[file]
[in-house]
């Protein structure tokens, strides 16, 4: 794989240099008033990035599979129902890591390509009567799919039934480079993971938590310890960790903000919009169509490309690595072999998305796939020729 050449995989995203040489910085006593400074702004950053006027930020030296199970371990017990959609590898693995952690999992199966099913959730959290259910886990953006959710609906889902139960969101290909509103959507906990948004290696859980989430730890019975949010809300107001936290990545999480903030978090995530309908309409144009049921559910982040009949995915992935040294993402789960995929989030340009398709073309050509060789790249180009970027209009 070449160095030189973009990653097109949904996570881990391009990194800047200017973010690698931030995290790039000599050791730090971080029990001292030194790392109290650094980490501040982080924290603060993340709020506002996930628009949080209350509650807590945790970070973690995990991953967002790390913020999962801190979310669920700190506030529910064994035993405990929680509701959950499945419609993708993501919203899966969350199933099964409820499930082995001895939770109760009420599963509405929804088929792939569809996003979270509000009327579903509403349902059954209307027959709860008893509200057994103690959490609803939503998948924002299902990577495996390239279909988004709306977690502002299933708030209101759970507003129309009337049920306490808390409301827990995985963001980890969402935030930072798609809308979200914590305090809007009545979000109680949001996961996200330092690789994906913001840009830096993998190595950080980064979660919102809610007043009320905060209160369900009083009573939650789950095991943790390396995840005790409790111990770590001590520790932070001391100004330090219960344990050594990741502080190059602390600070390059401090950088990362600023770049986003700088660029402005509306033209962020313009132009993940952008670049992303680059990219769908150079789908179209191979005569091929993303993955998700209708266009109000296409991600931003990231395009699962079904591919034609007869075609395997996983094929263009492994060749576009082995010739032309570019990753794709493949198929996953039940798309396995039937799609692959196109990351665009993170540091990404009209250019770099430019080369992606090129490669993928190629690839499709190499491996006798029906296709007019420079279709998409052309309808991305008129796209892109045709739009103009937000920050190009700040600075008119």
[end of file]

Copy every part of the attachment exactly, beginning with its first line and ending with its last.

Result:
[in-house]
């Protein structure tokens, strides 16, 4: 794989240099008033990035599979129902890591390509009567799919039934480079993971938590310890960790903000919009169509490309690595072999998305796939020729 050449995989995203040489910085006593400074702004950053006027930020030296199970371990017990959609590898693995952690999992199966099913959730959290259910886990953006959710609906889902139960969101290909509103959507906990948004290696859980989430730890019975949010809300107001936290990545999480903030978090995530309908309409144009049921559910982040009949995915992935040294993402789960995929989030340009398709073309050509060789790249180009970027209009 070449160095030189973009990653097109949904996570881990391009990194800047200017973010690698931030995290790039000599050791730090971080029990001292030194790392109290650094980490501040982080924290603060993340709020506002996930628009949080209350509650807590945790970070973690995990991953967002790390913020999962801190979310669920700190506030529910064994035993405990929680509701959950499945419609993708993501919203899966969350199933099964409820499930082995001895939770109760009420599963509405929804088929792939569809996003979270509000009327579903509403349902059954209307027959709860008893509200057994103690959490609803939503998948924002299902990577495996390239279909988004709306977690502002299933708030209101759970507003129309009337049920306490808390409301827990995985963001980890969402935030930072798609809308979200914590305090809007009545979000109680949001996961996200330092690789994906913001840009830096993998190595950080980064979660919102809610007043009320905060209160369900009083009573939650789950095991943790390396995840005790409790111990770590001590520790932070001391100004330090219960344990050594990741502080190059602390600070390059401090950088990362600023770049986003700088660029402005509306033209962020313009132009993940952008670049992303680059990219769908150079789908179209191979005569091929993303993955998700209708266009109000296409991600931003990231395009699962079904591919034609007869075609395997996983094929263009492994060749576009082995010739032309570019990753794709493949198929996953039940798309396995039937799609692959196109990351665009993170540091990404009209250019770099430019080369992606090129490669993928190629690839499709190499491996006798029906296709007019420079279709998409052309309808991305008129796209892109045709739009103009937000920050190009700040600075008119």